# Difference between revisions of "2015 AMC 10B Problems/Problem 16"

## Problem

Al, Bill, and Cal will each randomly be assigned a whole number from 1 to 10, inclusive, with no two of them getting the same number. What is the probability that Al's number will be a whole number multiple of Bill's and Bill's number will be a whole number multiple of Cal's?

## Solution

We can solve this problem with a brute force approach.

• If Cal's number is $1$:
• If Bill's number is $2$, Al's can be any of $4, 6, 8, 10$.
• If Bill's number is $3$, Al's can be any of $6, 9$.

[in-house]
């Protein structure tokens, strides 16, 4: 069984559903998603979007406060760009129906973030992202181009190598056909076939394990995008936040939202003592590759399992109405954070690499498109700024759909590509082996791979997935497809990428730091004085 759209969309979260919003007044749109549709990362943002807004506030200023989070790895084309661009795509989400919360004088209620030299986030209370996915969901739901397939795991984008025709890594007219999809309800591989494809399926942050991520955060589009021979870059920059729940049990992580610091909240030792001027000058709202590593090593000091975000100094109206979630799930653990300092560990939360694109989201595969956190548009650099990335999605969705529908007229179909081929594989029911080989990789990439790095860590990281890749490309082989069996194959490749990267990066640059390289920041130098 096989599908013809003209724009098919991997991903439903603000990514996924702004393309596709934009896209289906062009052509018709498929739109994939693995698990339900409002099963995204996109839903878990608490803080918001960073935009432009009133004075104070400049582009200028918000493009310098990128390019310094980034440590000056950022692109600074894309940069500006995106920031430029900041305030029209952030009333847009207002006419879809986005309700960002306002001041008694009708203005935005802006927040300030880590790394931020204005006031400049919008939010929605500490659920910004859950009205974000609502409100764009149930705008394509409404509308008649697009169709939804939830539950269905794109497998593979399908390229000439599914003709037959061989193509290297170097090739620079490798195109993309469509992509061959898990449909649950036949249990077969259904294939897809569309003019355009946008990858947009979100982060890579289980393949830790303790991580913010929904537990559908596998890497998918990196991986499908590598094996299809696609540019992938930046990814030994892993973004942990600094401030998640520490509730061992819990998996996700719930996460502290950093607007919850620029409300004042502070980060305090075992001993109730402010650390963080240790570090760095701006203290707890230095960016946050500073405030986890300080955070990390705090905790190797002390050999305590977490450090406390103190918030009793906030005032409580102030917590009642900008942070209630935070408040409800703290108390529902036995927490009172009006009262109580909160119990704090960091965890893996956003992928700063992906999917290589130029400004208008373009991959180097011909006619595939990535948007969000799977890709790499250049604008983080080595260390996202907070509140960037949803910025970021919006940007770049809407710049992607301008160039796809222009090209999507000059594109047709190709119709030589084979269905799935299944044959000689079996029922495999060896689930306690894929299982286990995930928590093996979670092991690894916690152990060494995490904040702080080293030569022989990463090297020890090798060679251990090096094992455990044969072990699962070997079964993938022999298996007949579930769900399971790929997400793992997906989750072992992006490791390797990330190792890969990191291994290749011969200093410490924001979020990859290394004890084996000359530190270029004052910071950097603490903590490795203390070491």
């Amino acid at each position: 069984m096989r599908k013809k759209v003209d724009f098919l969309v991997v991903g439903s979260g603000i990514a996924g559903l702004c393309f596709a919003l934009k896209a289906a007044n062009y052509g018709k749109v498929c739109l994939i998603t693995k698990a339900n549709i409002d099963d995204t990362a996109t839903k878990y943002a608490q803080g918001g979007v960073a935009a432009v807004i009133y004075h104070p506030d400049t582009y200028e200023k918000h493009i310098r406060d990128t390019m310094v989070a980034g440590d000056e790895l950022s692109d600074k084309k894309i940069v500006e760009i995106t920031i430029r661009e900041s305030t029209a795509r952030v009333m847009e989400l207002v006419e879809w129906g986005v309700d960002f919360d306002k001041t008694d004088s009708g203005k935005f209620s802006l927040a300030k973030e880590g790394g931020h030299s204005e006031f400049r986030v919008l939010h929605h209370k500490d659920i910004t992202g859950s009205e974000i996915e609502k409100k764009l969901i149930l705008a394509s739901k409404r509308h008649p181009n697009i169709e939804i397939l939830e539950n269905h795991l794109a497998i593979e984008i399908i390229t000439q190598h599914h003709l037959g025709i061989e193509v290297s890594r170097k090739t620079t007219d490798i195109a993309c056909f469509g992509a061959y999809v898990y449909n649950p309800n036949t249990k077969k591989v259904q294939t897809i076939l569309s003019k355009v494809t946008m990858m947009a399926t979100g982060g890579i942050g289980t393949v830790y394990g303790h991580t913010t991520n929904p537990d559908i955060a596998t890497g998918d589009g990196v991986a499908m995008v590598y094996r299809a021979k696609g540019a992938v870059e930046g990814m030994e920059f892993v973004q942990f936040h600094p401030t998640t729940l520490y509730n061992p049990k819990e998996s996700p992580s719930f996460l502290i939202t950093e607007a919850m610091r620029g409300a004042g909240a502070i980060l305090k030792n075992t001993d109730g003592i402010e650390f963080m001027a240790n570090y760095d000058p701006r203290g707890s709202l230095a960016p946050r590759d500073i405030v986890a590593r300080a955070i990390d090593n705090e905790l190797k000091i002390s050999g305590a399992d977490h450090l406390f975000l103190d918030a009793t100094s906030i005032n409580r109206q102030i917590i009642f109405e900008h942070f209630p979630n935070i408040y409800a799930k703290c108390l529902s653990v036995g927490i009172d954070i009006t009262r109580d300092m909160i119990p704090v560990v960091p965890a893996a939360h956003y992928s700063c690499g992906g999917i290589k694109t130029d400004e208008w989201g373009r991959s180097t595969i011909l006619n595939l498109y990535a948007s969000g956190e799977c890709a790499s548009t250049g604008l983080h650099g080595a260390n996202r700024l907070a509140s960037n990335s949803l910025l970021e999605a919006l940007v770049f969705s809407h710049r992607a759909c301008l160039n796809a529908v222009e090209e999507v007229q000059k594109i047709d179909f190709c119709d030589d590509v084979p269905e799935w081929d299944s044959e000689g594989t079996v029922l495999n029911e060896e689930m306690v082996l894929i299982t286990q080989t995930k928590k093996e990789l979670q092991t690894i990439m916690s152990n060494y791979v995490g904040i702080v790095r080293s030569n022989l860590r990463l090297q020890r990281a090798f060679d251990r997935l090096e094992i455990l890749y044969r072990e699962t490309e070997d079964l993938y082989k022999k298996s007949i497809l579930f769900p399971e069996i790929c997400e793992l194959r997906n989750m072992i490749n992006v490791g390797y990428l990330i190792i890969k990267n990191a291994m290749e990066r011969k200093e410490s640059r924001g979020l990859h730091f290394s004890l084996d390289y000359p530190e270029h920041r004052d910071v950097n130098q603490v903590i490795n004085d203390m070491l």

• If Bill's number is $4$, Al's can be $8$.
• If Bill's number is $5$, Al's can be $10$.
• Otherwise, Al's number could not be a whole number multiple of Bill's.
• If Cal's number is $2$:
• If Bill's number is $4$, Al's can be $8$.
• Otherwise, Al's number could not be a whole number multiple of Bill's while Bill's number is still a whole number multiple of Cal's.
• Otherwise, Bill's number must be greater than $5$, i.e. Al's number could not be a whole number multiple of Bill's.

Clearly, there are exactly $9$ cases where Al's number will be a whole number multiple of Bill's and Bill's number will be a whole number multiple of Cal's. Since there are $10*9*8$ possible permutations of the numbers Al, Bill, and Cal were assigned, the probability that this is true is $\frac9{10*9*8}=\boxed{\text{(\textbf C) }\frac1{80}}$